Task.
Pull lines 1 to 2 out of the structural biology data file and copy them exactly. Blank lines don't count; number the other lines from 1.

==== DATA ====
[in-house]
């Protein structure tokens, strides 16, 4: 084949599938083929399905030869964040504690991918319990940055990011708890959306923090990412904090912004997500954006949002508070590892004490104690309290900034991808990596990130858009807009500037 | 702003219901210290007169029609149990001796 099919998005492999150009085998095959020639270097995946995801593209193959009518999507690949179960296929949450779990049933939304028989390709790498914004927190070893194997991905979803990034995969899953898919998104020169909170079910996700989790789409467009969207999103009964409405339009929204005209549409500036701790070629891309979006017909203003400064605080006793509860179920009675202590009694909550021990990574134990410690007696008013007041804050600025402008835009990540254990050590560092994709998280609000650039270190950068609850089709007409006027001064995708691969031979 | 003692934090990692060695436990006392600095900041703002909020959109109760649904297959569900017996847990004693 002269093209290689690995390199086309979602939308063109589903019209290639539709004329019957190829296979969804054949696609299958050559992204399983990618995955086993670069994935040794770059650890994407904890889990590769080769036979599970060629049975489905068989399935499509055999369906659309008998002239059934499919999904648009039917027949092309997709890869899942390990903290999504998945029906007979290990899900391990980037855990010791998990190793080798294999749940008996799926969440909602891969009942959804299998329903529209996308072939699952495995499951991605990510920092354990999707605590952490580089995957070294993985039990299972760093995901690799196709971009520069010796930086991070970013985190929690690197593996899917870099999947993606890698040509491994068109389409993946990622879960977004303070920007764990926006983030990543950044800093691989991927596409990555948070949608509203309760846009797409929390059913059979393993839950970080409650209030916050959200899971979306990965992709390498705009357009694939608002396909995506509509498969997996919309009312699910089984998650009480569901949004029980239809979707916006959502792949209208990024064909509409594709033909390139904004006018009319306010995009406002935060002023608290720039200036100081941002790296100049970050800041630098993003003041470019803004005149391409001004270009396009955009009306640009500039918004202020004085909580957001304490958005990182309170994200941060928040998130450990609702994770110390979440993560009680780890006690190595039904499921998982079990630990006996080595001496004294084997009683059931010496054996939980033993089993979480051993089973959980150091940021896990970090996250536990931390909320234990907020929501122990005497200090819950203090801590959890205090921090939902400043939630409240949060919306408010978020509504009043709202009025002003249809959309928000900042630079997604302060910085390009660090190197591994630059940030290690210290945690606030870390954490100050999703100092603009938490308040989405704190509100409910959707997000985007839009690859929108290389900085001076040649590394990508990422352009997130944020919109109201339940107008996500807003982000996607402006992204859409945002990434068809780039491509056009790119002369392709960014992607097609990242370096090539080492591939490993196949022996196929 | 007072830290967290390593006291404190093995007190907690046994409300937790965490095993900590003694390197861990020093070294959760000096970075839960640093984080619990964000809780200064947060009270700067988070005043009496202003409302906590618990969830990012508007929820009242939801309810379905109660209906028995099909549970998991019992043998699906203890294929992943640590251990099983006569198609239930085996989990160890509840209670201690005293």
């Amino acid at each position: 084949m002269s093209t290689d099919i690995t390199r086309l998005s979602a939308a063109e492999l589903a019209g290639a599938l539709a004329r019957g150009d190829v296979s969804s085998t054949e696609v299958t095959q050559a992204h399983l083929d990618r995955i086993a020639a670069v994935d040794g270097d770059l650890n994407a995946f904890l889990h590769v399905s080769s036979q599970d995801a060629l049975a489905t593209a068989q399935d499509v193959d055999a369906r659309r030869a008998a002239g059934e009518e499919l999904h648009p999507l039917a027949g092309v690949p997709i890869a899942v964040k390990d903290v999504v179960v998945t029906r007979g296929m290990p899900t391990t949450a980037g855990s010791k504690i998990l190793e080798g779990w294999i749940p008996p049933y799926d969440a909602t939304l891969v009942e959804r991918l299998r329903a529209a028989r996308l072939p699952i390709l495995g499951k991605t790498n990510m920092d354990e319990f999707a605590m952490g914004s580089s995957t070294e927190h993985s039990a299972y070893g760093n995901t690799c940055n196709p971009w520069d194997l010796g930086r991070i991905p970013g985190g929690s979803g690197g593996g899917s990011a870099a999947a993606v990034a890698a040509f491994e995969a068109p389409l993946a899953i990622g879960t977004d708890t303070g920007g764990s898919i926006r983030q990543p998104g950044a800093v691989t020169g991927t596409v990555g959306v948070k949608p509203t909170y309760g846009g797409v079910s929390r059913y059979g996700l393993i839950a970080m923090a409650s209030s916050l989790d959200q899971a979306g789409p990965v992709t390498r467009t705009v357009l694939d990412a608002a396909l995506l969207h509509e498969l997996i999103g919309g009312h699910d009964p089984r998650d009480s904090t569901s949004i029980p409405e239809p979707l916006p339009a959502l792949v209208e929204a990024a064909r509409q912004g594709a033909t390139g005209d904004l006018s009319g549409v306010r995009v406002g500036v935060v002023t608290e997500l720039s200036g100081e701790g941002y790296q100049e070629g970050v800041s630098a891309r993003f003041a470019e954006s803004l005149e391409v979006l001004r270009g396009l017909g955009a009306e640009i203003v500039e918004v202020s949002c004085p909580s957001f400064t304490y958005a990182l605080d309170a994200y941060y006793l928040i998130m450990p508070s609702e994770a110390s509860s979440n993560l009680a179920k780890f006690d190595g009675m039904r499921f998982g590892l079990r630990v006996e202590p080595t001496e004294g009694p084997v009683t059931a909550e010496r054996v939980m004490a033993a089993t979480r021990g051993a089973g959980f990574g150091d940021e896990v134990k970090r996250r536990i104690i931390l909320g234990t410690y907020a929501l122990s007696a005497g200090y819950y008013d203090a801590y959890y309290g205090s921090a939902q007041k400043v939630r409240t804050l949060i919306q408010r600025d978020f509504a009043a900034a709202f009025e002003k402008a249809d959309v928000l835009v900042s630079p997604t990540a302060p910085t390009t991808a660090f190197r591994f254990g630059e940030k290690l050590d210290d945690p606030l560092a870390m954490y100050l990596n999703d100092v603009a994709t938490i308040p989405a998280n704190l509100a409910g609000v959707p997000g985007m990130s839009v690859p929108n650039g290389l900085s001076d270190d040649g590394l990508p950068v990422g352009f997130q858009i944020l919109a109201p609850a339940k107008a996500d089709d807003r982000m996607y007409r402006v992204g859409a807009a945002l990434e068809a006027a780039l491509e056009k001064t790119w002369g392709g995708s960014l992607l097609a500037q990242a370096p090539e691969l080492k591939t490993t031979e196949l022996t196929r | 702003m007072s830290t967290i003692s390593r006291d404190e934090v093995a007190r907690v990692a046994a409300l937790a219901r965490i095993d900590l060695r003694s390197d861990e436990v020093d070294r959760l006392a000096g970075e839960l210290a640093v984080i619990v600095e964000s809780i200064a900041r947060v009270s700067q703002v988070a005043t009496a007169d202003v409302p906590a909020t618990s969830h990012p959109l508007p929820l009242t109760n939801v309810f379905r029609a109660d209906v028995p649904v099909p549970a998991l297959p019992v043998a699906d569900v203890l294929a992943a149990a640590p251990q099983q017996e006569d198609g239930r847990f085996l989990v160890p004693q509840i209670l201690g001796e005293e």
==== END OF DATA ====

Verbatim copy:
[in-house]
């Protein structure tokens, strides 16, 4: 084949599938083929399905030869964040504690991918319990940055990011708890959306923090990412904090912004997500954006949002508070590892004490104690309290900034991808990596990130858009807009500037 | 702003219901210290007169029609149990001796 099919998005492999150009085998095959020639270097995946995801593209193959009518999507690949179960296929949450779990049933939304028989390709790498914004927190070893194997991905979803990034995969899953898919998104020169909170079910996700989790789409467009969207999103009964409405339009929204005209549409500036701790070629891309979006017909203003400064605080006793509860179920009675202590009694909550021990990574134990410690007696008013007041804050600025402008835009990540254990050590560092994709998280609000650039270190950068609850089709007409006027001064995708691969031979 | 003692934090990692060695436990006392600095900041703002909020959109109760649904297959569900017996847990004693 002269093209290689690995390199086309979602939308063109589903019209290639539709004329019957190829296979969804054949696609299958050559992204399983990618995955086993670069994935040794770059650890994407904890889990590769080769036979599970060629049975489905068989399935499509055999369906659309008998002239059934499919999904648009039917027949092309997709890869899942390990903290999504998945029906007979290990899900391990980037855990010791998990190793080798294999749940008996799926969440909602891969009942959804299998329903529209996308072939699952495995499951991605990510920092354990999707605590952490580089995957070294993985039990299972760093995901690799196709971009520069010796930086991070970013985190929690690197593996899917870099999947993606890698040509491994068109389409993946990622879960977004303070920007764990926006983030990543950044800093691989991927596409990555948070949608509203309760846009797409929390059913059979393993839950970080409650209030916050959200899971979306990965992709390498705009357009694939608002396909995506509509498969997996919309009312699910089984998650009480569901949004029980239809979707916006959502792949209208990024064909509409594709033909390139904004006018009319306010995009406002935060002023608290720039200036100081941002790296100049970050800041630098993003003041470019803004005149391409001004270009396009955009009306640009500039918004202020004085909580957001304490958005990182309170994200941060928040998130450990609702994770110390979440993560009680780890006690190595039904499921998982079990630990006996080595001496004294084997009683059931010496054996939980033993089993979480051993089973959980150091940021896990970090996250536990931390909320234990907020929501122990005497200090819950203090801590959890205090921090939902400043939630409240949060919306408010978020509504009043709202009025002003249809959309928000900042630079997604302060910085390009660090190197591994630059940030290690210290945690606030870390954490100050999703100092603009938490308040989405704190509100409910959707997000985007839009690859929108290389900085001076040649590394990508990422352009997130944020919109109201339940107008996500807003982000996607402006992204859409945002990434068809780039491509056009790119002369392709960014992607097609990242370096090539080492591939490993196949022996196929 | 007072830290967290390593006291404190093995007190907690046994409300937790965490095993900590003694390197861990020093070294959760000096970075839960640093984080619990964000809780200064947060009270700067988070005043009496202003409302906590618990969830990012508007929820009242939801309810379905109660209906028995099909549970998991019992043998699906203890294929992943640590251990099983006569198609239930085996989990160890509840209670201690005293």